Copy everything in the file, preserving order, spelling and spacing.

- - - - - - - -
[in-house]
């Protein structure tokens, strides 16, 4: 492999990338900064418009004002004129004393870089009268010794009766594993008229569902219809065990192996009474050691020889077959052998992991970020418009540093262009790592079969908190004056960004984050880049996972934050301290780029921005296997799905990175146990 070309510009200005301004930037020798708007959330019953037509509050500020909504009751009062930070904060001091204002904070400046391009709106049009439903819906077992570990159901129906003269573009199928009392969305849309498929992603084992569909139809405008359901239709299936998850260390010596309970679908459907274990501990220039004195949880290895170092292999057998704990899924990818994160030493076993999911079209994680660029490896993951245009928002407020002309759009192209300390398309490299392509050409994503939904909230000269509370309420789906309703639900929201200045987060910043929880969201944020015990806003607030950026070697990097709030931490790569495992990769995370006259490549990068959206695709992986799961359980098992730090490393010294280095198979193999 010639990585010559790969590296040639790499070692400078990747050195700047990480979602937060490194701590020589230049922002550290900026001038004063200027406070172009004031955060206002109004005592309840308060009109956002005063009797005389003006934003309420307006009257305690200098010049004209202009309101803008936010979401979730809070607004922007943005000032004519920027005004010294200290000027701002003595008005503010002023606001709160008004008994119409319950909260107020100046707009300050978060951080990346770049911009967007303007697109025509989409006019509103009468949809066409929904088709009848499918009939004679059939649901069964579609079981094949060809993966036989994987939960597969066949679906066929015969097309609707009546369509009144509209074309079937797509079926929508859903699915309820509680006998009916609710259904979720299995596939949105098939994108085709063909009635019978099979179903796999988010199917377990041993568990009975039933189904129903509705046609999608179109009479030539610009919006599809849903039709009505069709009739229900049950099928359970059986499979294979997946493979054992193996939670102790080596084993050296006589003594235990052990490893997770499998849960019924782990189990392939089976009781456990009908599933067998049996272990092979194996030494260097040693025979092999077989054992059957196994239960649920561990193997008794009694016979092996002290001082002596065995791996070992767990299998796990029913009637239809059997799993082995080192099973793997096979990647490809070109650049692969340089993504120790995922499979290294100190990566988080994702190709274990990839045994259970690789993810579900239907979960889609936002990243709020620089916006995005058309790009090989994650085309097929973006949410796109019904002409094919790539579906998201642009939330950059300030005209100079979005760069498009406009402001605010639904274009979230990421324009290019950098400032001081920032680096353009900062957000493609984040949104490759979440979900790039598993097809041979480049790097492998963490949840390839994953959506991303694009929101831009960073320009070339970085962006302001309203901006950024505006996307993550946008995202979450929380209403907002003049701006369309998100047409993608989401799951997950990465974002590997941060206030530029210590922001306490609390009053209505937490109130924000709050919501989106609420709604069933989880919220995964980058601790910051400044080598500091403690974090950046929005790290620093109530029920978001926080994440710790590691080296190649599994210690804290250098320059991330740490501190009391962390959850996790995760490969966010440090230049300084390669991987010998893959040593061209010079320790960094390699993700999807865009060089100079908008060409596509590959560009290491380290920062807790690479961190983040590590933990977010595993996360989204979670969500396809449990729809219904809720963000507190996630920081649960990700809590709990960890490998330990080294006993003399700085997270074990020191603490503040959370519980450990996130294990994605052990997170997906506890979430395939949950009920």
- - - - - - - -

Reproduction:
[in-house]
């Protein structure tokens, strides 16, 4: 492999990338900064418009004002004129004393870089009268010794009766594993008229569902219809065990192996009474050691020889077959052998992991970020418009540093262009790592079969908190004056960004984050880049996972934050301290780029921005296997799905990175146990 070309510009200005301004930037020798708007959330019953037509509050500020909504009751009062930070904060001091204002904070400046391009709106049009439903819906077992570990159901129906003269573009199928009392969305849309498929992603084992569909139809405008359901239709299936998850260390010596309970679908459907274990501990220039004195949880290895170092292999057998704990899924990818994160030493076993999911079209994680660029490896993951245009928002407020002309759009192209300390398309490299392509050409994503939904909230000269509370309420789906309703639900929201200045987060910043929880969201944020015990806003607030950026070697990097709030931490790569495992990769995370006259490549990068959206695709992986799961359980098992730090490393010294280095198979193999 010639990585010559790969590296040639790499070692400078990747050195700047990480979602937060490194701590020589230049922002550290900026001038004063200027406070172009004031955060206002109004005592309840308060009109956002005063009797005389003006934003309420307006009257305690200098010049004209202009309101803008936010979401979730809070607004922007943005000032004519920027005004010294200290000027701002003595008005503010002023606001709160008004008994119409319950909260107020100046707009300050978060951080990346770049911009967007303007697109025509989409006019509103009468949809066409929904088709009848499918009939004679059939649901069964579609079981094949060809993966036989994987939960597969066949679906066929015969097309609707009546369509009144509209074309079937797509079926929508859903699915309820509680006998009916609710259904979720299995596939949105098939994108085709063909009635019978099979179903796999988010199917377990041993568990009975039933189904129903509705046609999608179109009479030539610009919006599809849903039709009505069709009739229900049950099928359970059986499979294979997946493979054992193996939670102790080596084993050296006589003594235990052990490893997770499998849960019924782990189990392939089976009781456990009908599933067998049996272990092979194996030494260097040693025979092999077989054992059957196994239960649920561990193997008794009694016979092996002290001082002596065995791996070992767990299998796990029913009637239809059997799993082995080192099973793997096979990647490809070109650049692969340089993504120790995922499979290294100190990566988080994702190709274990990839045994259970690789993810579900239907979960889609936002990243709020620089916006995005058309790009090989994650085309097929973006949410796109019904002409094919790539579906998201642009939330950059300030005209100079979005760069498009406009402001605010639904274009979230990421324009290019950098400032001081920032680096353009900062957000493609984040949104490759979440979900790039598993097809041979480049790097492998963490949840390839994953959506991303694009929101831009960073320009070339970085962006302001309203901006950024505006996307993550946008995202979450929380209403907002003049701006369309998100047409993608989401799951997950990465974002590997941060206030530029210590922001306490609390009053209505937490109130924000709050919501989106609420709604069933989880919220995964980058601790910051400044080598500091403690974090950046929005790290620093109530029920978001926080994440710790590691080296190649599994210690804290250098320059991330740490501190009391962390959850996790995760490969966010440090230049300084390669991987010998893959040593061209010079320790960094390699993700999807865009060089100079908008060409596509590959560009290491380290920062807790690479961190983040590590933990977010595993996360989204979670969500396809449990729809219904809720963000507190996630920081649960990700809590709990960890490998330990080294006993003399700085997270074990020191603490503040959370519980450990996130294990994605052990997170997906506890979430395939949950009920």